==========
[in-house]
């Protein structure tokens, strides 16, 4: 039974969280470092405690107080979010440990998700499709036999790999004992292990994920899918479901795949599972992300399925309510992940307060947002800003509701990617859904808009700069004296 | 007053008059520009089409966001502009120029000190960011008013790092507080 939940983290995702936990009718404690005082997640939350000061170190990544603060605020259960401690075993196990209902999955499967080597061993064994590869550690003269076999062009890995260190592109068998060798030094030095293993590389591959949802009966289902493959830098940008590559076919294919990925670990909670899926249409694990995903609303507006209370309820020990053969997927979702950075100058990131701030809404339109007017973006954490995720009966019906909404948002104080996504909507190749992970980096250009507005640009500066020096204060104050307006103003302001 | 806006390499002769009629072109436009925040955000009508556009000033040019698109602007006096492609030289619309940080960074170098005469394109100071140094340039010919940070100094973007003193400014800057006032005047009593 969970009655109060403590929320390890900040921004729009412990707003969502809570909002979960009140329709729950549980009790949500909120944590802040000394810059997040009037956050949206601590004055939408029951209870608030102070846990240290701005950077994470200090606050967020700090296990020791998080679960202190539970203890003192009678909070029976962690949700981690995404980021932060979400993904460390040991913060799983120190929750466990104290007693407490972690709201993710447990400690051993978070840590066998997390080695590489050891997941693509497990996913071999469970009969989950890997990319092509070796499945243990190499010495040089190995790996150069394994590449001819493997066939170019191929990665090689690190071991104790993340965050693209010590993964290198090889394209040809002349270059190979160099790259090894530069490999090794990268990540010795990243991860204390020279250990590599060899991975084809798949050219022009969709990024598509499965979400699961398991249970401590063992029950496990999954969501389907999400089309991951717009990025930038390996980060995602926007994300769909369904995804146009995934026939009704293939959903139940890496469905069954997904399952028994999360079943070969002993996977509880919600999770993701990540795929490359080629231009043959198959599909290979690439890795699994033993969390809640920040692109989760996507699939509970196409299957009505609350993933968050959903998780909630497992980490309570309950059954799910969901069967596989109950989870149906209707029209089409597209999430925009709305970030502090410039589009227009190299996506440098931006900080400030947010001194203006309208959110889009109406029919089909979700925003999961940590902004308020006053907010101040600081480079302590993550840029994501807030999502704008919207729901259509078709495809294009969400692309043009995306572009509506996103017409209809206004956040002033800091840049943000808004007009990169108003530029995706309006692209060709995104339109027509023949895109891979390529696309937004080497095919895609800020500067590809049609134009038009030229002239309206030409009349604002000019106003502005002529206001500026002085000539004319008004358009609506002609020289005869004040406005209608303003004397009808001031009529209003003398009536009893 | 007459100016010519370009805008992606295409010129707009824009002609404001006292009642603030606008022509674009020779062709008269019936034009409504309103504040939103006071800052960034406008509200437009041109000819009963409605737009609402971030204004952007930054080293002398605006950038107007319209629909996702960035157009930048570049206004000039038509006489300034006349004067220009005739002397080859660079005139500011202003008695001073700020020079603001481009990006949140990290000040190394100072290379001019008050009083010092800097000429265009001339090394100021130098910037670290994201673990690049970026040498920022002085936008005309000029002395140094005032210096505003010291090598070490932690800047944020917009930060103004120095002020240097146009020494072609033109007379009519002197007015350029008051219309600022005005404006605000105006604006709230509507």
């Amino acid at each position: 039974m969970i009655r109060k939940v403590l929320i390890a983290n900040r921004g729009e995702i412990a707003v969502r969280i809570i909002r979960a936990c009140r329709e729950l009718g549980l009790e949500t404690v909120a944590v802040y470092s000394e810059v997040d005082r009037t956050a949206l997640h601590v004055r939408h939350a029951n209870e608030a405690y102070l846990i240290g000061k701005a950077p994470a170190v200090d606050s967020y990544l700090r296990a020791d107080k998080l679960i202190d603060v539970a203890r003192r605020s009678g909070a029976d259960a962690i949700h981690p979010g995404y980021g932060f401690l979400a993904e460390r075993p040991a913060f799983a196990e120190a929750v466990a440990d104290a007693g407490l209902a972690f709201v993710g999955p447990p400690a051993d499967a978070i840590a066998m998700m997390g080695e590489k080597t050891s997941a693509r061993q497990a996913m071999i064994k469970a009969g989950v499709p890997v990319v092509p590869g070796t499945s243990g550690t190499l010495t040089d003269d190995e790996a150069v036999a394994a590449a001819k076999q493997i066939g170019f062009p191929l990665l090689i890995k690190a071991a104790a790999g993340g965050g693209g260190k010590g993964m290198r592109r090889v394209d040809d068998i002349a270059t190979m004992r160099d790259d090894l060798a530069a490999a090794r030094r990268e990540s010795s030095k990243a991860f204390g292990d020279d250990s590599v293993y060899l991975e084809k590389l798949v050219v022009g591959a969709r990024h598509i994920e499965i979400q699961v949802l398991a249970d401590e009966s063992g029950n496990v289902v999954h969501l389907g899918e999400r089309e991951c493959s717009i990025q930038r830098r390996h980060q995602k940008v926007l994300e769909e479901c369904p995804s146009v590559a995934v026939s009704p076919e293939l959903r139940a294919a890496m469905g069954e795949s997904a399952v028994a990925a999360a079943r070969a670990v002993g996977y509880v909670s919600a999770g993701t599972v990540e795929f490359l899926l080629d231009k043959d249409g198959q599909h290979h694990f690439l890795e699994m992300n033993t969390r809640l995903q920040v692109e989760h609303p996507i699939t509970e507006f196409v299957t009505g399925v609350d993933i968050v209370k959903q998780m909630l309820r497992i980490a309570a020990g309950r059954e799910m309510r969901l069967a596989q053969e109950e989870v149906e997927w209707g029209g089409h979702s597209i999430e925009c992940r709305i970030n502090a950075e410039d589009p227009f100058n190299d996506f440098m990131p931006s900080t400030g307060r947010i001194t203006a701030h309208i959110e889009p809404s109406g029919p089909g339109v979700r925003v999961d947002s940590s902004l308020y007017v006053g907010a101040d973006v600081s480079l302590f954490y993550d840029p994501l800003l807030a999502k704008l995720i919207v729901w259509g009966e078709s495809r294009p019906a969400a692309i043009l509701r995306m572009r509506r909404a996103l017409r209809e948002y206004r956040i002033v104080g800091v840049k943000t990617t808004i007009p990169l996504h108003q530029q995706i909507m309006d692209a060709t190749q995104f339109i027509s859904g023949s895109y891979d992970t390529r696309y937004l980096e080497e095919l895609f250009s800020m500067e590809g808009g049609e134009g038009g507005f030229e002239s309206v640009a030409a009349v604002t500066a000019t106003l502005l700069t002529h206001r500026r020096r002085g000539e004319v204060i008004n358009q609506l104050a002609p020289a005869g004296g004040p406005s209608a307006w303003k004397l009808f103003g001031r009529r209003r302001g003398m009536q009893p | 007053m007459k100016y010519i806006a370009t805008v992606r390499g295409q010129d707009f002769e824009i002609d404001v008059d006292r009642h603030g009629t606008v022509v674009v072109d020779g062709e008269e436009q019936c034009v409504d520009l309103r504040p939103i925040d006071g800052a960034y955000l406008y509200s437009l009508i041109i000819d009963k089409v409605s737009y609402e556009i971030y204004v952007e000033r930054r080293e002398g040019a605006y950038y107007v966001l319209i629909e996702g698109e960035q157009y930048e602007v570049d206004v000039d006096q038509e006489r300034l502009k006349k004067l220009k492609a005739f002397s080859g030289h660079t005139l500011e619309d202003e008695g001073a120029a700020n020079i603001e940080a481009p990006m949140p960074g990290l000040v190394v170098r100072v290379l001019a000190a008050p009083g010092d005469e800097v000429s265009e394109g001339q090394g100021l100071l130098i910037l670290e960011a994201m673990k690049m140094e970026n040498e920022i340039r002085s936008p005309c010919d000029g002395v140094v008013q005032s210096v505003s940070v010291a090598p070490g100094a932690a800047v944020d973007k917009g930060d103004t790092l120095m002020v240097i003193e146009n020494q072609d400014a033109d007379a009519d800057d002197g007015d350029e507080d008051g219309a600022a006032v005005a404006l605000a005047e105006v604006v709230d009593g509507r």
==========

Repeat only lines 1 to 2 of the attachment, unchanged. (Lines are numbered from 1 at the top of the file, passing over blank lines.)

[in-house]
């Protein structure tokens, strides 16, 4: 039974969280470092405690107080979010440990998700499709036999790999004992292990994920899918479901795949599972992300399925309510992940307060947002800003509701990617859904808009700069004296 | 007053008059520009089409966001502009120029000190960011008013790092507080 939940983290995702936990009718404690005082997640939350000061170190990544603060605020259960401690075993196990209902999955499967080597061993064994590869550690003269076999062009890995260190592109068998060798030094030095293993590389591959949802009966289902493959830098940008590559076919294919990925670990909670899926249409694990995903609303507006209370309820020990053969997927979702950075100058990131701030809404339109007017973006954490995720009966019906909404948002104080996504909507190749992970980096250009507005640009500066020096204060104050307006103003302001 | 806006390499002769009629072109436009925040955000009508556009000033040019698109602007006096492609030289619309940080960074170098005469394109100071140094340039010919940070100094973007003193400014800057006032005047009593 969970009655109060403590929320390890900040921004729009412990707003969502809570909002979960009140329709729950549980009790949500909120944590802040000394810059997040009037956050949206601590004055939408029951209870608030102070846990240290701005950077994470200090606050967020700090296990020791998080679960202190539970203890003192009678909070029976962690949700981690995404980021932060979400993904460390040991913060799983120190929750466990104290007693407490972690709201993710447990400690051993978070840590066998997390080695590489050891997941693509497990996913071999469970009969989950890997990319092509070796499945243990190499010495040089190995790996150069394994590449001819493997066939170019191929990665090689690190071991104790993340965050693209010590993964290198090889394209040809002349270059190979160099790259090894530069490999090794990268990540010795990243991860204390020279250990590599060899991975084809798949050219022009969709990024598509499965979400699961398991249970401590063992029950496990999954969501389907999400089309991951717009990025930038390996980060995602926007994300769909369904995804146009995934026939009704293939959903139940890496469905069954997904399952028994999360079943070969002993996977509880919600999770993701990540795929490359080629231009043959198959599909290979690439890795699994033993969390809640920040692109989760996507699939509970196409299957009505609350993933968050959903998780909630497992980490309570309950059954799910969901069967596989109950989870149906209707029209089409597209999430925009709305970030502090410039589009227009190299996506440098931006900080400030947010001194203006309208959110889009109406029919089909979700925003999961940590902004308020006053907010101040600081480079302590993550840029994501807030999502704008919207729901259509078709495809294009969400692309043009995306572009509506996103017409209809206004956040002033800091840049943000808004007009990169108003530029995706309006692209060709995104339109027509023949895109891979390529696309937004080497095919895609800020500067590809049609134009038009030229002239309206030409009349604002000019106003502005002529206001500026002085000539004319008004358009609506002609020289005869004040406005209608303003004397009808001031009529209003003398009536009893 | 007459100016010519370009805008992606295409010129707009824009002609404001006292009642603030606008022509674009020779062709008269019936034009409504309103504040939103006071800052960034406008509200437009041109000819009963409605737009609402971030204004952007930054080293002398605006950038107007319209629909996702960035157009930048570049206004000039038509006489300034006349004067220009005739002397080859660079005139500011202003008695001073700020020079603001481009990006949140990290000040190394100072290379001019008050009083010092800097000429265009001339090394100021130098910037670290994201673990690049970026040498920022002085936008005309000029002395140094005032210096505003010291090598070490932690800047944020917009930060103004120095002020240097146009020494072609033109007379009519002197007015350029008051219309600022005005404006605000105006604006709230509507």